Rhytidectomy is a surgical procedure commonly known as a facelift. It involves the removal or repositioning of excess facial fat, the tightening of facial muscles, and the trimming or redraping of facial skin to approximate a smoother, firmer facial appearance. The procedure takes place on either the face, neck, or both.
Depending on the area of the face or neck where the "lift" is to take place, the surgeon will separate the skin from the underlying fat and muscle. The fat is then removed or repositioned. Stitches (sutures) are used to elevate the supporting layers of the face and neck, and the skin is pulled back into place with any excess removed.
Possible complications linked to facelifts may include:
Nerve injury. Facial nerve injury or weakness may occur along with numbness or changes in skin sensation. This may be temporary or permanent. You may have pain that continues.
Infection and anesthesia reaction. As with any type of surgery, there is a risk of infection and an adverse reaction to the anesthesia.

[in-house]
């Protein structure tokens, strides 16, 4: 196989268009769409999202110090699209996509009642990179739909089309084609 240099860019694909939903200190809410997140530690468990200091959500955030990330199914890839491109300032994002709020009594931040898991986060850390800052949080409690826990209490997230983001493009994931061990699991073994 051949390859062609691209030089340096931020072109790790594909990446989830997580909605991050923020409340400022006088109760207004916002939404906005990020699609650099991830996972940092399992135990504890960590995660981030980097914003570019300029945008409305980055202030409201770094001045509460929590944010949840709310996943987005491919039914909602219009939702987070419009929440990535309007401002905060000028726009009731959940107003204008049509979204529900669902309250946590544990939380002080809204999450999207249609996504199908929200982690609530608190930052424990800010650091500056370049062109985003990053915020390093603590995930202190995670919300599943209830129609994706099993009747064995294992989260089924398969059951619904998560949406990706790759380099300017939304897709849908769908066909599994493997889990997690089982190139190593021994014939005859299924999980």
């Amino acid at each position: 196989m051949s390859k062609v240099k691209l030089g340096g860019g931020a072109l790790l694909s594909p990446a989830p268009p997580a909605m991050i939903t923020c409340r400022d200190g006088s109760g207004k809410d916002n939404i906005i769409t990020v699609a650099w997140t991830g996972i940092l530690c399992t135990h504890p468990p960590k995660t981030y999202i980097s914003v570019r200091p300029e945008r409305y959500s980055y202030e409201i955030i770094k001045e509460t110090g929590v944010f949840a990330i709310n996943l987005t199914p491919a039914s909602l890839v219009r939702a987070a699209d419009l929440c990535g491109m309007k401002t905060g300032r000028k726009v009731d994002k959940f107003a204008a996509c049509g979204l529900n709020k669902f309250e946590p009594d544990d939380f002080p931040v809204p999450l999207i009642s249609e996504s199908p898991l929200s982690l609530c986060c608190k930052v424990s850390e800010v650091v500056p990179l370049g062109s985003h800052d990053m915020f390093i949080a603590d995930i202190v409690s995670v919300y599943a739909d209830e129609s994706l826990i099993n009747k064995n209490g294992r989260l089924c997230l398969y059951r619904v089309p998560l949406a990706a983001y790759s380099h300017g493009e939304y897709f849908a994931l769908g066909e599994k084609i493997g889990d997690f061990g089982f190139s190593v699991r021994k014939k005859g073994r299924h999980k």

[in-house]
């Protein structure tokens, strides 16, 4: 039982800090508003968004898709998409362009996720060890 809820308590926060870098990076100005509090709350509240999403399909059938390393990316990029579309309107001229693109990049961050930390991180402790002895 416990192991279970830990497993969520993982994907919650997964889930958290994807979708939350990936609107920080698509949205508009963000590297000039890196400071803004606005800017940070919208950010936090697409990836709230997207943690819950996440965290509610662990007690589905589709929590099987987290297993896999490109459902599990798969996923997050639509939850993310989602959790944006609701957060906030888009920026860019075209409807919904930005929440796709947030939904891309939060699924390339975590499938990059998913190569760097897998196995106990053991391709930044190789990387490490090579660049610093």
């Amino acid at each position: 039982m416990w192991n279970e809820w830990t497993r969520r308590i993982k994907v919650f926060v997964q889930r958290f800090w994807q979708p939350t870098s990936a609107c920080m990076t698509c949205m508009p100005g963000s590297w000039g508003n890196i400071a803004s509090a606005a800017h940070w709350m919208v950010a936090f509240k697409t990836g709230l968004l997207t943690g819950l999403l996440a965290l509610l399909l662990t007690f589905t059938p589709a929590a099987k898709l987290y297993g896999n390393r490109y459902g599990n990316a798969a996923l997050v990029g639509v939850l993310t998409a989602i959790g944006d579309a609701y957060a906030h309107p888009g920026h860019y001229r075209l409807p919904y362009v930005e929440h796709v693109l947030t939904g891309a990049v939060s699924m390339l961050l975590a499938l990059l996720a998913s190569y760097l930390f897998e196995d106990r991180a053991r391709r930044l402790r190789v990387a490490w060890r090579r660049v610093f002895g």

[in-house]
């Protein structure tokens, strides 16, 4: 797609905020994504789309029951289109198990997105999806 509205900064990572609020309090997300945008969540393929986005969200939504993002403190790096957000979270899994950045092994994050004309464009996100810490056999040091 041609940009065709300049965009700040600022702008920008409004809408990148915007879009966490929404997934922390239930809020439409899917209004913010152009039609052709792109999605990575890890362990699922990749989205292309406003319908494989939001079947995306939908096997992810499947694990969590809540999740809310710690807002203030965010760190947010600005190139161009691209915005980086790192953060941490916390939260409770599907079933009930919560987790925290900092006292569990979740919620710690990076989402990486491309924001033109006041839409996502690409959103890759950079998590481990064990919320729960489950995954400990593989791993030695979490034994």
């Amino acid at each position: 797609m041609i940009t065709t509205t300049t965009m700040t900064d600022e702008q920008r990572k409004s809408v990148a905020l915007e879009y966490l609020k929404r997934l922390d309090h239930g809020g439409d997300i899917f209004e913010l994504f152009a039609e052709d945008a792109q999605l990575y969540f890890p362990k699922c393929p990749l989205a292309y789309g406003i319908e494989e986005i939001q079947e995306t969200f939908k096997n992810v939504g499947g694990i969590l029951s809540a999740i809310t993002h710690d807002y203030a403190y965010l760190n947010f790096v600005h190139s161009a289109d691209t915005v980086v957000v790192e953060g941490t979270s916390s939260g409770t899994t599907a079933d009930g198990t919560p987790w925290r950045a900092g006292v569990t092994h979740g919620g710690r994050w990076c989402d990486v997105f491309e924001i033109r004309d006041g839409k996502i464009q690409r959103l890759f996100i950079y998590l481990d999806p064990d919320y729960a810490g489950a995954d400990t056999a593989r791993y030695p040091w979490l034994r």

Hematoma. A hematoma, blood that collects under the skin, could occur. They are generally removed by the doctor to avoid pressure on the skin and possible injury.
Slower healing process (for some people). Smokers, in particular, may find that the healing process following a facelift is slower than normal. Smoking in the period leading up to surgery, or after surgery, can contribute to skin injury and permanent scarring. Your surgeon may not perform your surgery if you are currently smoking.
Scarring. The scars may not heal properly and be more visible or thick than desired. This may require further treatment or revision.
The best candidates for a facelift are those whose face, neck, or both have begun to sag, but whose skin still has some elasticity. The procedure also works best on people whose bone structure is strong and well-defined.
Although each procedure varies, generally, facelift surgeries follow this process:
Surgeon's office-based surgical facility
Outpatient surgery center
Local anesthesia combined with IV sedation. This lets you stay awake but relaxed.
Several hours or longer, if more than one procedure is being done.
Pain after surgery is not unusual, though generally well-controlled with medicine.
Temporary numbness of the skin